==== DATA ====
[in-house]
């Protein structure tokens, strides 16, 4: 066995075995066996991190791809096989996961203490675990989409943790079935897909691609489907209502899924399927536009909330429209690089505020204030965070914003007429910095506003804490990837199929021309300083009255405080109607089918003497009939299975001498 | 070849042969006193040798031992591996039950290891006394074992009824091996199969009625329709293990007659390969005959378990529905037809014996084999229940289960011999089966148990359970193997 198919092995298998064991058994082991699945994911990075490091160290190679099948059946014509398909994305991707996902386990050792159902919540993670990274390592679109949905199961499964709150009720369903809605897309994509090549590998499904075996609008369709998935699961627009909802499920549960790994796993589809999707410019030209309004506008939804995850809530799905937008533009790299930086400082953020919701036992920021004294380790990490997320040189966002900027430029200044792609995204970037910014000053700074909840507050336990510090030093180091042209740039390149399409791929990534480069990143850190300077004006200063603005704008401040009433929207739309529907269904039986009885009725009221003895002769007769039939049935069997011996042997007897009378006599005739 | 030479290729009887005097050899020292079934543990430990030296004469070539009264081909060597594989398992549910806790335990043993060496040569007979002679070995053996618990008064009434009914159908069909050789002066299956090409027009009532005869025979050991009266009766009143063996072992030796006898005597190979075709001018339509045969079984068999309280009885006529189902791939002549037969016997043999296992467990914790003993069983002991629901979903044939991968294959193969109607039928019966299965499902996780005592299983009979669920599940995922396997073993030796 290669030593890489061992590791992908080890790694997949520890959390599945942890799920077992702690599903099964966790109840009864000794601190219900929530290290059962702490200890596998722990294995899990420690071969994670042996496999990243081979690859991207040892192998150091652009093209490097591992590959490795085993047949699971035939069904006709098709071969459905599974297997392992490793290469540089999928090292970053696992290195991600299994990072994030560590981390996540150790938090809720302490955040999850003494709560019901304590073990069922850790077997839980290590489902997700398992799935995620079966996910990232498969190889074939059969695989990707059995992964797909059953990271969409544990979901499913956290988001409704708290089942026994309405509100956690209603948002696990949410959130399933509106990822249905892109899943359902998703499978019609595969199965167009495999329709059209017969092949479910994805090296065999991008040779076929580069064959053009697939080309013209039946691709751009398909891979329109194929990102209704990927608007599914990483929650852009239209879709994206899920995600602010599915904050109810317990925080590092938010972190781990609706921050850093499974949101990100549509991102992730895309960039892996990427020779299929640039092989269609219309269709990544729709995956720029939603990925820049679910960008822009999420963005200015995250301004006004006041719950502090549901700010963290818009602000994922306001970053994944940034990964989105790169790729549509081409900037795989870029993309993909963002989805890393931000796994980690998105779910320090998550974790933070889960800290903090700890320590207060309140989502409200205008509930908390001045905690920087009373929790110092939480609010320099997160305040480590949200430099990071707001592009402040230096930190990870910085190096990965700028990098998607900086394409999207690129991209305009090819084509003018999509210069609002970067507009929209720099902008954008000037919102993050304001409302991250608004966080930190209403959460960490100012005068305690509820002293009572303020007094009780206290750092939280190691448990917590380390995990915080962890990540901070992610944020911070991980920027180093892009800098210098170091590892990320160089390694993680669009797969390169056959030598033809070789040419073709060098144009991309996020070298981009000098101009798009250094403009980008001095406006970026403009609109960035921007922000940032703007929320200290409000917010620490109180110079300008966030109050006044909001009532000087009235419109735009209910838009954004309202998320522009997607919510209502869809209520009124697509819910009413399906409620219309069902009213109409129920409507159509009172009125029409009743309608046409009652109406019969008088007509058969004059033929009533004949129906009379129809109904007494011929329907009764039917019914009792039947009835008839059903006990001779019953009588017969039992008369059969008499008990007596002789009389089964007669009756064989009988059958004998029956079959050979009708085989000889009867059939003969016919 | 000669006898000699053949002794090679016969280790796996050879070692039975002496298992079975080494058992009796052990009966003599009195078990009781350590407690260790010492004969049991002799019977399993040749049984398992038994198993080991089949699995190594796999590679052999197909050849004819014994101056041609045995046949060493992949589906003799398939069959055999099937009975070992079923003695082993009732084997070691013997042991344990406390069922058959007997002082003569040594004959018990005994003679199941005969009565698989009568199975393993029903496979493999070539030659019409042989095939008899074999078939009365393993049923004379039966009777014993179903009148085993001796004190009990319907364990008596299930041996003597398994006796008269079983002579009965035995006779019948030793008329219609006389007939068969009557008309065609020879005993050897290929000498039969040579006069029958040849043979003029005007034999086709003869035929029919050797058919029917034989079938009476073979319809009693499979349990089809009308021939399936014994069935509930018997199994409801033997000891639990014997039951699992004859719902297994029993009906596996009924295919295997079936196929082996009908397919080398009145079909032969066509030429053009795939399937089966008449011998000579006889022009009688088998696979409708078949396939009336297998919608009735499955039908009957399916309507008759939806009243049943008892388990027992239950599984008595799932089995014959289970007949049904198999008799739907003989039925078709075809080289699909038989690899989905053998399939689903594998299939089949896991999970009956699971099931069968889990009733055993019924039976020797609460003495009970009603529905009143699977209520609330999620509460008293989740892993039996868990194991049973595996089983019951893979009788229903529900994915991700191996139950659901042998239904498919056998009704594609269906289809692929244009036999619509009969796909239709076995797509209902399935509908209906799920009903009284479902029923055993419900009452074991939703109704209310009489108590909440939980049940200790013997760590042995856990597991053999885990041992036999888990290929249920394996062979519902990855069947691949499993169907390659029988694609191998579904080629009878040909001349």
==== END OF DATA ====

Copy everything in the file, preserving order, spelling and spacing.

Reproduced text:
[in-house]
């Protein structure tokens, strides 16, 4: 066995075995066996991190791809096989996961203490675990989409943790079935897909691609489907209502899924399927536009909330429209690089505020204030965070914003007429910095506003804490990837199929021309300083009255405080109607089918003497009939299975001498 | 070849042969006193040798031992591996039950290891006394074992009824091996199969009625329709293990007659390969005959378990529905037809014996084999229940289960011999089966148990359970193997 198919092995298998064991058994082991699945994911990075490091160290190679099948059946014509398909994305991707996902386990050792159902919540993670990274390592679109949905199961499964709150009720369903809605897309994509090549590998499904075996609008369709998935699961627009909802499920549960790994796993589809999707410019030209309004506008939804995850809530799905937008533009790299930086400082953020919701036992920021004294380790990490997320040189966002900027430029200044792609995204970037910014000053700074909840507050336990510090030093180091042209740039390149399409791929990534480069990143850190300077004006200063603005704008401040009433929207739309529907269904039986009885009725009221003895002769007769039939049935069997011996042997007897009378006599005739 | 030479290729009887005097050899020292079934543990430990030296004469070539009264081909060597594989398992549910806790335990043993060496040569007979002679070995053996618990008064009434009914159908069909050789002066299956090409027009009532005869025979050991009266009766009143063996072992030796006898005597190979075709001018339509045969079984068999309280009885006529189902791939002549037969016997043999296992467990914790003993069983002991629901979903044939991968294959193969109607039928019966299965499902996780005592299983009979669920599940995922396997073993030796 290669030593890489061992590791992908080890790694997949520890959390599945942890799920077992702690599903099964966790109840009864000794601190219900929530290290059962702490200890596998722990294995899990420690071969994670042996496999990243081979690859991207040892192998150091652009093209490097591992590959490795085993047949699971035939069904006709098709071969459905599974297997392992490793290469540089999928090292970053696992290195991600299994990072994030560590981390996540150790938090809720302490955040999850003494709560019901304590073990069922850790077997839980290590489902997700398992799935995620079966996910990232498969190889074939059969695989990707059995992964797909059953990271969409544990979901499913956290988001409704708290089942026994309405509100956690209603948002696990949410959130399933509106990822249905892109899943359902998703499978019609595969199965167009495999329709059209017969092949479910994805090296065999991008040779076929580069064959053009697939080309013209039946691709751009398909891979329109194929990102209704990927608007599914990483929650852009239209879709994206899920995600602010599915904050109810317990925080590092938010972190781990609706921050850093499974949101990100549509991102992730895309960039892996990427020779299929640039092989269609219309269709990544729709995956720029939603990925820049679910960008822009999420963005200015995250301004006004006041719950502090549901700010963290818009602000994922306001970053994944940034990964989105790169790729549509081409900037795989870029993309993909963002989805890393931000796994980690998105779910320090998550974790933070889960800290903090700890320590207060309140989502409200205008509930908390001045905690920087009373929790110092939480609010320099997160305040480590949200430099990071707001592009402040230096930190990870910085190096990965700028990098998607900086394409999207690129991209305009090819084509003018999509210069609002970067507009929209720099902008954008000037919102993050304001409302991250608004966080930190209403959460960490100012005068305690509820002293009572303020007094009780206290750092939280190691448990917590380390995990915080962890990540901070992610944020911070991980920027180093892009800098210098170091590892990320160089390694993680669009797969390169056959030598033809070789040419073709060098144009991309996020070298981009000098101009798009250094403009980008001095406006970026403009609109960035921007922000940032703007929320200290409000917010620490109180110079300008966030109050006044909001009532000087009235419109735009209910838009954004309202998320522009997607919510209502869809209520009124697509819910009413399906409620219309069902009213109409129920409507159509009172009125029409009743309608046409009652109406019969008088007509058969004059033929009533004949129906009379129809109904007494011929329907009764039917019914009792039947009835008839059903006990001779019953009588017969039992008369059969008499008990007596002789009389089964007669009756064989009988059958004998029956079959050979009708085989000889009867059939003969016919 | 000669006898000699053949002794090679016969280790796996050879070692039975002496298992079975080494058992009796052990009966003599009195078990009781350590407690260790010492004969049991002799019977399993040749049984398992038994198993080991089949699995190594796999590679052999197909050849004819014994101056041609045995046949060493992949589906003799398939069959055999099937009975070992079923003695082993009732084997070691013997042991344990406390069922058959007997002082003569040594004959018990005994003679199941005969009565698989009568199975393993029903496979493999070539030659019409042989095939008899074999078939009365393993049923004379039966009777014993179903009148085993001796004190009990319907364990008596299930041996003597398994006796008269079983002579009965035995006779019948030793008329219609006389007939068969009557008309065609020879005993050897290929000498039969040579006069029958040849043979003029005007034999086709003869035929029919050797058919029917034989079938009476073979319809009693499979349990089809009308021939399936014994069935509930018997199994409801033997000891639990014997039951699992004859719902297994029993009906596996009924295919295997079936196929082996009908397919080398009145079909032969066509030429053009795939399937089966008449011998000579006889022009009688088998696979409708078949396939009336297998919608009735499955039908009957399916309507008759939806009243049943008892388990027992239950599984008595799932089995014959289970007949049904198999008799739907003989039925078709075809080289699909038989690899989905053998399939689903594998299939089949896991999970009956699971099931069968889990009733055993019924039976020797609460003495009970009603529905009143699977209520609330999620509460008293989740892993039996868990194991049973595996089983019951893979009788229903529900994915991700191996139950659901042998239904498919056998009704594609269906289809692929244009036999619509009969796909239709076995797509209902399935509908209906799920009903009284479902029923055993419900009452074991939703109704209310009489108590909440939980049940200790013997760590042995856990597991053999885990041992036999888990290929249920394996062979519902990855069947691949499993169907390659029988694609191998579904080629009878040909001349």